A few skiers are all drooley lipped over the new Gotama. Many however are not including a fair number that worship at the Volkl altar..

SJ

 

Love that one Jim!

What are you recommending in a new ski (2009-2010) that ski's like the older Goats?

.
post #17 of 29
I think the Line P-100 and Sollie Shogun are right there and maybe the K2 Sidestash.

SJ
post #18 of 29
Quote:
Originally Posted by SierraJim View Post

Correct, the older Gotamas are as versatile as anyone could reasonably expect a 105mm twin tip ski to be. If a conventional feeling ski is the goal, then the newer ones are far less so.
Volkl could have done something like flat camber or tip rise only and not given up much. Even a shallow tip and tail rise with conventional camber underfoot would not have given up much more.
Naturally, if you don't mind the rather vague feel, then the new ski is fine. Keep in mind though that this is my opinion and while it is shared by dozens of my customers who have owned or skied both, it is not universal. A few skiers are all drooley lipped over the new Gotama. Many however are not including a fair number that worship at the Volkl altar..

SJ
 
Love the "drooley lipped" phrase.
Let's really heat things up and merge a Goat thread with a helmet thread.
post #19 of 29
 hey SJ,

i was also thinking of the 2010 Goats as a second ski for powder. Every time i try and demo a pair, they are all rented out so i have not actually tried them. I currently own a pair of Watea 84 (which i bought from you and i love). they are my super duper one quiver ski but two weeks ago with that big dump in Tahoe, it made me realize they are no match for the deep stuff. if not the goat then what powder ski would you recommend to compliment the Watea?

i am a 6' 2" 255lb, intermediate to advanced. I ski Tahoe almost exclusively. i just jacked up my back so i have some time to do a little research on what ever directions you point me in. thanks in advance.
post #20 of 29
I just put a pair of 2010 Gotama's 178 in my quiver as powder ski's.  Guess you could say I am drooly lipped over the Goats.  I am not much of an expert, but I ski almost anywhere on the mountain I am 53, 6' tall, overweight (280), and out of shape, so I want a ski that does not fight you.  Just picked them up and have spent 3 days on them.  Started on open slopes with 18" of new powder, slowly moved deeper into the trees as the day progressed and the powder got eaten.  I love the responsiveness in the trees.  The second day I ski'd them in the morning and loved the way they handled the chop and junk.  Changed at noon to my K2 Outlaws and noticed a big difference, the Goats handle the heavy junk much easier. 
post #21 of 29
I own the 2009 Bridge...the 2008 Got and demoed the 2010 Got in 2 feet of POW last weekend.  6 foot 3" 185 lbs., fairly advanced skier...38 years of age.

The Bridge is the best all mtn. ski I have ever owned.  Can powerfully carve soft groomers...handle a fair amount of POW until it gets overmatched, and is very nice in the bumps.  If I had to chose 1 ski today for the rest of my life...I would pick the Bridge.  It does not do any 1 thing GREAT...but it does all things VERY WELL.   Honestly...it is a fantastic ski.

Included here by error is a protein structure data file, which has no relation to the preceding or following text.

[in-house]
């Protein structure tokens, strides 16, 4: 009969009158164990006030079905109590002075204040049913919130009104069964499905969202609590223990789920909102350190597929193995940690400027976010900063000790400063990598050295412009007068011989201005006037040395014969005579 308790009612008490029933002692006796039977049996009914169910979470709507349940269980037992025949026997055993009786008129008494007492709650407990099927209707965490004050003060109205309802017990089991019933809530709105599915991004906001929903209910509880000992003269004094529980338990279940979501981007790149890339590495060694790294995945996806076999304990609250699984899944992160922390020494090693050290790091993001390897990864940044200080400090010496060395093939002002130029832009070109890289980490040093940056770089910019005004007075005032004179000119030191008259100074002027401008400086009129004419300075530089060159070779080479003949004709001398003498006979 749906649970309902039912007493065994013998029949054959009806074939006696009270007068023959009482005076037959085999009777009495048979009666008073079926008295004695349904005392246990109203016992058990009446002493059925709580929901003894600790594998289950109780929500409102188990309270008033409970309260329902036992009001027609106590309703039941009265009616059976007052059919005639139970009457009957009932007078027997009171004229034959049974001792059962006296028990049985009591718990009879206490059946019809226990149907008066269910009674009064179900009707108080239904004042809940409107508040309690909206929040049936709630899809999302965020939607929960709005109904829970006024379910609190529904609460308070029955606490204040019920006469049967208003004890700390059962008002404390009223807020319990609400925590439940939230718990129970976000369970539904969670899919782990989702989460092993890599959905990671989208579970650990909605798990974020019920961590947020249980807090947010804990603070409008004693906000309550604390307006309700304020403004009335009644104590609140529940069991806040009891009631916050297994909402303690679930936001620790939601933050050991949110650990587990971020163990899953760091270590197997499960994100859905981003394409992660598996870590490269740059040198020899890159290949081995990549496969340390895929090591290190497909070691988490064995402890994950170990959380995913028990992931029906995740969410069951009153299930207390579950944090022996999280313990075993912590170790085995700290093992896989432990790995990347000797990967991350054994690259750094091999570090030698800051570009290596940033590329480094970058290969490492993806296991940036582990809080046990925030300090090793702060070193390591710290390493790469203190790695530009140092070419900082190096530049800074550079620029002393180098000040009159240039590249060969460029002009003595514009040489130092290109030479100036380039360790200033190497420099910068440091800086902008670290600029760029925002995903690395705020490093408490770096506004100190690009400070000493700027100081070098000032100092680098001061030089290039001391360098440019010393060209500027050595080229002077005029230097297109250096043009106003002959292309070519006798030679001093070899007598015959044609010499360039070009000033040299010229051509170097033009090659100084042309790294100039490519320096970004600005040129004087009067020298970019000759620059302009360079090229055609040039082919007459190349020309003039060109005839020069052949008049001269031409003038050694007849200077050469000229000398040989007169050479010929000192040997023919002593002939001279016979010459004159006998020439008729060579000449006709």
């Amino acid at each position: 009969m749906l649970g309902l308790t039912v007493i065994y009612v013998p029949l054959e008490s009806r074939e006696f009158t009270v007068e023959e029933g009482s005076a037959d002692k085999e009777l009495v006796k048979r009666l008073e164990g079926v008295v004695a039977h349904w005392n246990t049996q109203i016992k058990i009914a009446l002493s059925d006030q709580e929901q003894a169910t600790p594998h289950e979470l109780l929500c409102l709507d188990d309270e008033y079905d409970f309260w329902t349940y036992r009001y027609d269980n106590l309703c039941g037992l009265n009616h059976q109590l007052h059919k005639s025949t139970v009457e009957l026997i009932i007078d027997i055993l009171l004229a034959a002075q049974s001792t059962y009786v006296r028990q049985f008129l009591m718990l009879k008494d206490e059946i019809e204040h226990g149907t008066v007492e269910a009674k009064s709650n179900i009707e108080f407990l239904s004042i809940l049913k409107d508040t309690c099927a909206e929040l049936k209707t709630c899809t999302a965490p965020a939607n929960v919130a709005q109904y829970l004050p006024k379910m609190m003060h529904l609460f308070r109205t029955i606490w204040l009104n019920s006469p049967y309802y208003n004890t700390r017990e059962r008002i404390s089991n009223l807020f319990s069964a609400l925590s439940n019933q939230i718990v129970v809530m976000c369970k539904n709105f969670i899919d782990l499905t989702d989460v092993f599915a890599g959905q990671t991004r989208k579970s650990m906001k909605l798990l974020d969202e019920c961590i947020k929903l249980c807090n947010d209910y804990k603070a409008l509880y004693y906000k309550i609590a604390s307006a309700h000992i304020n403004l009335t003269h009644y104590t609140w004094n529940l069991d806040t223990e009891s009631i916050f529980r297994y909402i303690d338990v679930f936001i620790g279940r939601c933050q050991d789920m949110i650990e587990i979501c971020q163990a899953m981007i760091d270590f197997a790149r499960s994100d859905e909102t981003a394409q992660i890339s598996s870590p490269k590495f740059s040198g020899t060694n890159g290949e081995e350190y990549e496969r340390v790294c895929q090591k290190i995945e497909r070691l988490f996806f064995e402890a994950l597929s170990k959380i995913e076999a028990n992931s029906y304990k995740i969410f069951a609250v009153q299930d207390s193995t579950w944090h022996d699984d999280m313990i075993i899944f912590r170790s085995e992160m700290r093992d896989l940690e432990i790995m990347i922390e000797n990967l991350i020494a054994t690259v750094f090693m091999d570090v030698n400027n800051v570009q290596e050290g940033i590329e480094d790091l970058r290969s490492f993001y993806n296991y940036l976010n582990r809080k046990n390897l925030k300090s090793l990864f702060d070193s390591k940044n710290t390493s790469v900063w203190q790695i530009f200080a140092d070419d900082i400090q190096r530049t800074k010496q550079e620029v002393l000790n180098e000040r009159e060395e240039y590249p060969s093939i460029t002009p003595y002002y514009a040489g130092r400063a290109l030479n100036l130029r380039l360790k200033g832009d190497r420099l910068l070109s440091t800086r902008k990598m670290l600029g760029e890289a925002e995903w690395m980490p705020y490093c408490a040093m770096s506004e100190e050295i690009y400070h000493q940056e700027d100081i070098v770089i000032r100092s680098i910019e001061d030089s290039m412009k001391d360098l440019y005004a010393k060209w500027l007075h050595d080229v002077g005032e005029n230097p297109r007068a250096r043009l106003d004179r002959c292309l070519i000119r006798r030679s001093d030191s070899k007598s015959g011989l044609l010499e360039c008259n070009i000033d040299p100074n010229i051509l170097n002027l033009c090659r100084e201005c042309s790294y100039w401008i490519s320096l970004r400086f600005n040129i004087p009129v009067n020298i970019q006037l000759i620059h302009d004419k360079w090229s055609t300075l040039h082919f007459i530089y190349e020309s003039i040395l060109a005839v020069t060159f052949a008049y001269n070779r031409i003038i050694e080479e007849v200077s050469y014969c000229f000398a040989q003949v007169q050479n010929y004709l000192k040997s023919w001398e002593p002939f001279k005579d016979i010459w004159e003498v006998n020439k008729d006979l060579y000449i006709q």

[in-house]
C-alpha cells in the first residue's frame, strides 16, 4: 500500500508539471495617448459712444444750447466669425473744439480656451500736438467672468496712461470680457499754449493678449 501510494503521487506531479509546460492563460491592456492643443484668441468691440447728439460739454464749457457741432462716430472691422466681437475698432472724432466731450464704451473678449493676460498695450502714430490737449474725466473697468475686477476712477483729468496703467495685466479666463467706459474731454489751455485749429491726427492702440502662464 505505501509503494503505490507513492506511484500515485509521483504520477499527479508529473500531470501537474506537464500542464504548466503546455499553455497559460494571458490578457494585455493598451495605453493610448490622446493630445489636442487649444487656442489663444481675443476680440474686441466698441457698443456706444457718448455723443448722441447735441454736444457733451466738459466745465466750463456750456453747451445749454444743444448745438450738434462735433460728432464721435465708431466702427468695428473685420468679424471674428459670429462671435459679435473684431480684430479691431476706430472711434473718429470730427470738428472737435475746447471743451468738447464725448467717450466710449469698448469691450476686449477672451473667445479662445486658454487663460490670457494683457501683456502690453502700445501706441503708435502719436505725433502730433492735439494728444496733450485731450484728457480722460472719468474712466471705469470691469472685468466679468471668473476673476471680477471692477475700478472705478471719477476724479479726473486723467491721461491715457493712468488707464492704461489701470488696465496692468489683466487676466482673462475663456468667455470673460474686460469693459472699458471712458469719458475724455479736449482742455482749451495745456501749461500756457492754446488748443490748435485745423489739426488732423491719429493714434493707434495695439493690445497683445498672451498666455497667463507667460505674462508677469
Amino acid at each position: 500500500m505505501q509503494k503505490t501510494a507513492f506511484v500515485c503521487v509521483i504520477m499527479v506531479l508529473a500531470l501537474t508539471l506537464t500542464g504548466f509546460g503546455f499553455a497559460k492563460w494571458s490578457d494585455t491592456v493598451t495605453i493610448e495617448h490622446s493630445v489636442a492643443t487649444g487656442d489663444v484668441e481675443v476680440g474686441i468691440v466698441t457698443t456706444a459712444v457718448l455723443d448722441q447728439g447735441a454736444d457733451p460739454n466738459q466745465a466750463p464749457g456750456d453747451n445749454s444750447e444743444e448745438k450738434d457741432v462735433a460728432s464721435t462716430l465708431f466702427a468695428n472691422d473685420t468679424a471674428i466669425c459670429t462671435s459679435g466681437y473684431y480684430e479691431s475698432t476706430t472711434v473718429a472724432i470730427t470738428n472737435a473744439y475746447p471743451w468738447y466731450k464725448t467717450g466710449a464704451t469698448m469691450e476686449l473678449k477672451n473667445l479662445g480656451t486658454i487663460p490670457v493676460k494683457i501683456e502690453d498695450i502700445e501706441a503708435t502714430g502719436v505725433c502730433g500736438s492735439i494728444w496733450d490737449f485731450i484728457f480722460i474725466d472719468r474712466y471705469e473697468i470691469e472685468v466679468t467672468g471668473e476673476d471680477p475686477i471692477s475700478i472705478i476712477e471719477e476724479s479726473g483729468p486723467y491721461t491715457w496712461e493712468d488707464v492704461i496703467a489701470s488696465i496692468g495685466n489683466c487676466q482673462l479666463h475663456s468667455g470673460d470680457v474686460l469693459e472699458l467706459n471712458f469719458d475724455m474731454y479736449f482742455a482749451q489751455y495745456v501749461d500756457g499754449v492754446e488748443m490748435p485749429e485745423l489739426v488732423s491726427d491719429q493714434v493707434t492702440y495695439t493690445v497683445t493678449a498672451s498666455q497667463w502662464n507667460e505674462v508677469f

I LOVE my 2008 Gots.  They revolutionized POW skiing for me and I couldn't believe how versatile they are.  There are certainly pow skis that float better than the Got but most skis that are better aren't nearly as good in all other conditions as the older Got.  Afer skiing the new Gots (186) this past weekend in fairly deep POW...I was impressed by their float in the soft stuff.  However, they can't compare to the old Gots on the groomers.  The tips flap and the rockered tail feels squishy.  I was very dissappointed.  I may seek out a pair of 2009 Gots in the 190 length and hold onto them for a long time.  Alternatively, I may check out the K2 Obsethed to see if that is as good as they hype.  I also rode the Salomon Shogun (191)and found its performance very unsatisfying on the groomers.  Thought that is not its intended purpose, it is significantly less stable than the old Got.
post #22 of 29
I ski the East and have been on the Mantra, AC50s and Bridges. Guess I will have to try the Goats, based on what everyone is saying. Volkls grip is terrific for the Easter hardpack as you all know, but I;d say the Mantra was easily best in the pow (for what we get and take that with a grain of salt!). I was expecting the AC50s to be a strong all around ski - excellent on the groomers and carving long GS at high speed as well, but just to strong/stiff to take in the bumps. Maybe that's because I am 40 ish! 

Opimian - you have Watea 84s. try the 101s! they're fantastic and way more versatile than I had expected. I took out the 182 - had a blast. hardpack, ice and 4-6 inches of fresh snow (ok West folks, you can stop laughing). really a good ski and not overpowering. Not vastly different sidecut than the Mantra, but more forgiving  and I could actually work with them in the mogul fields. Probably not as quick as the 84s, but surprisingly good for a 100+ waist. I couldnt get my hands on the 94.